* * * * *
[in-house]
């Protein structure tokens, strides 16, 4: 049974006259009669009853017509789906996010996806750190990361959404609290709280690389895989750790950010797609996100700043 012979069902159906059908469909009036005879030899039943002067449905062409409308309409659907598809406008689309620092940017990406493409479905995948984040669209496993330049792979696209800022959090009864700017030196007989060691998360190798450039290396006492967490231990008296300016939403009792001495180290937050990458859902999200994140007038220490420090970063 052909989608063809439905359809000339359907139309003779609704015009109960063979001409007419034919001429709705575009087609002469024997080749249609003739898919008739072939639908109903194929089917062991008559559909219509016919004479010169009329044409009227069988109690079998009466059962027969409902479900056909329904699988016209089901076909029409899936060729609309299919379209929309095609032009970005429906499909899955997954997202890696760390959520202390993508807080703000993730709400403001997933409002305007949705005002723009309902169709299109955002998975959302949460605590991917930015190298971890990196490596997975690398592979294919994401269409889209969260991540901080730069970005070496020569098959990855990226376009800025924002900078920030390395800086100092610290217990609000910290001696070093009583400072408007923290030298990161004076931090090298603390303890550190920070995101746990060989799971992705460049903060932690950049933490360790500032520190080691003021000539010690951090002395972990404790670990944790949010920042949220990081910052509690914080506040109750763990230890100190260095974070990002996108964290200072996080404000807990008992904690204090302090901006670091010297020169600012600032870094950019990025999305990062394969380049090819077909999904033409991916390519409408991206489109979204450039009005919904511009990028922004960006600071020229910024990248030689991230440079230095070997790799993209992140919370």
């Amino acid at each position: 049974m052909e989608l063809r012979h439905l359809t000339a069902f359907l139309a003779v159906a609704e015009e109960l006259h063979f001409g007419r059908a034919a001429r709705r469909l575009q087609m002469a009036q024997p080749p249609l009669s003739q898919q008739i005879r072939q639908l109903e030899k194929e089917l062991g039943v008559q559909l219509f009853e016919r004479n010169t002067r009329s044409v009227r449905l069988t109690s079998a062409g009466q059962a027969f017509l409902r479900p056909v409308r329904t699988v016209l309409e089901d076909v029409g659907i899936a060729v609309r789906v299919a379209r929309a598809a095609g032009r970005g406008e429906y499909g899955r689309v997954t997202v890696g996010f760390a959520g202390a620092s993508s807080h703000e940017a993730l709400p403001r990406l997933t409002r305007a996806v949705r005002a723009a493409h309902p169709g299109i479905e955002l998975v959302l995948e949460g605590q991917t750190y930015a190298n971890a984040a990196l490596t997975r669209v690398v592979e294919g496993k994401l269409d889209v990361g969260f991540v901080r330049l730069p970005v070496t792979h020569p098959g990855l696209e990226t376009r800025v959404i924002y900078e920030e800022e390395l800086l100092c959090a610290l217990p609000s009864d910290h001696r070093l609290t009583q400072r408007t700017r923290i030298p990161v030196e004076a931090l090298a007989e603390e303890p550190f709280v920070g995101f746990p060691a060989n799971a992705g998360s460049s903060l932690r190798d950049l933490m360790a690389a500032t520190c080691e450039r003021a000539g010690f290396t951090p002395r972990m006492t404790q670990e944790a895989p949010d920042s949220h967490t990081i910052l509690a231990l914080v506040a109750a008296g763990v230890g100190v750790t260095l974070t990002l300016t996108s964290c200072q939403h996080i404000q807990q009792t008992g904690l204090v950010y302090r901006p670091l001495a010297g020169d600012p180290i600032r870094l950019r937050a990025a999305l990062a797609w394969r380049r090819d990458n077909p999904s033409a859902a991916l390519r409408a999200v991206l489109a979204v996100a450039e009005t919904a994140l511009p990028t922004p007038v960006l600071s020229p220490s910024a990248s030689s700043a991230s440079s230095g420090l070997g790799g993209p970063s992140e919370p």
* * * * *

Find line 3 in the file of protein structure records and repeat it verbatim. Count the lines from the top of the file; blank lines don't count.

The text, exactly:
């Amino acid at each position: 049974m052909e989608l063809r012979h439905l359809t000339a069902f359907l139309a003779v159906a609704e015009e109960l006259h063979f001409g007419r059908a034919a001429r709705r469909l575009q087609m002469a009036q024997p080749p249609l009669s003739q898919q008739i005879r072939q639908l109903e030899k194929e089917l062991g039943v008559q559909l219509f009853e016919r004479n010169t002067r009329s044409v009227r449905l069988t109690s079998a062409g009466q059962a027969f017509l409902r479900p056909v409308r329904t699988v016209l309409e089901d076909v029409g659907i899936a060729v609309r789906v299919a379209r929309a598809a095609g032009r970005g406008e429906y499909g899955r689309v997954t997202v890696g996010f760390a959520g202390a620092s993508s807080h703000e940017a993730l709400p403001r990406l997933t409002r305007a996806v949705r005002a723009a493409h309902p169709g299109i479905e955002l998975v959302l995948e949460g605590q991917t750190y930015a190298n971890a984040a990196l490596t997975r669209v690398v592979e294919g496993k994401l269409d889209v990361g969260f991540v901080r330049l730069p970005v070496t792979h020569p098959g990855l696209e990226t376009r800025v959404i924002y900078e920030e800022e390395l800086l100092c959090a610290l217990p609000s009864d910290h001696r070093l609290t009583q400072r408007t700017r923290i030298p990161v030196e004076a931090l090298a007989e603390e303890p550190f709280v920070g995101f746990p060691a060989n799971a992705g998360s460049s903060l932690r190798d950049l933490m360790a690389a500032t520190c080691e450039r003021a000539g010690f290396t951090p002395r972990m006492t404790q670990e944790a895989p949010d920042s949220h967490t990081i910052l509690a231990l914080v506040a109750a008296g763990v230890g100190v750790t260095l974070t990002l300016t996108s964290c200072q939403h996080i404000q807990q009792t008992g904690l204090v950010y302090r901006p670091l001495a010297g020169d600012p180290i600032r870094l950019r937050a990025a999305l990062a797609w394969r380049r090819d990458n077909p999904s033409a859902a991916l390519r409408a999200v991206l489109a979204v996100a450039e009005t919904a994140l511009p990028t922004p007038v960006l600071s020229p220490s910024a990248s030689s700043a991230s440079s230095g420090l070997g790799g993209p970063s992140e919370p």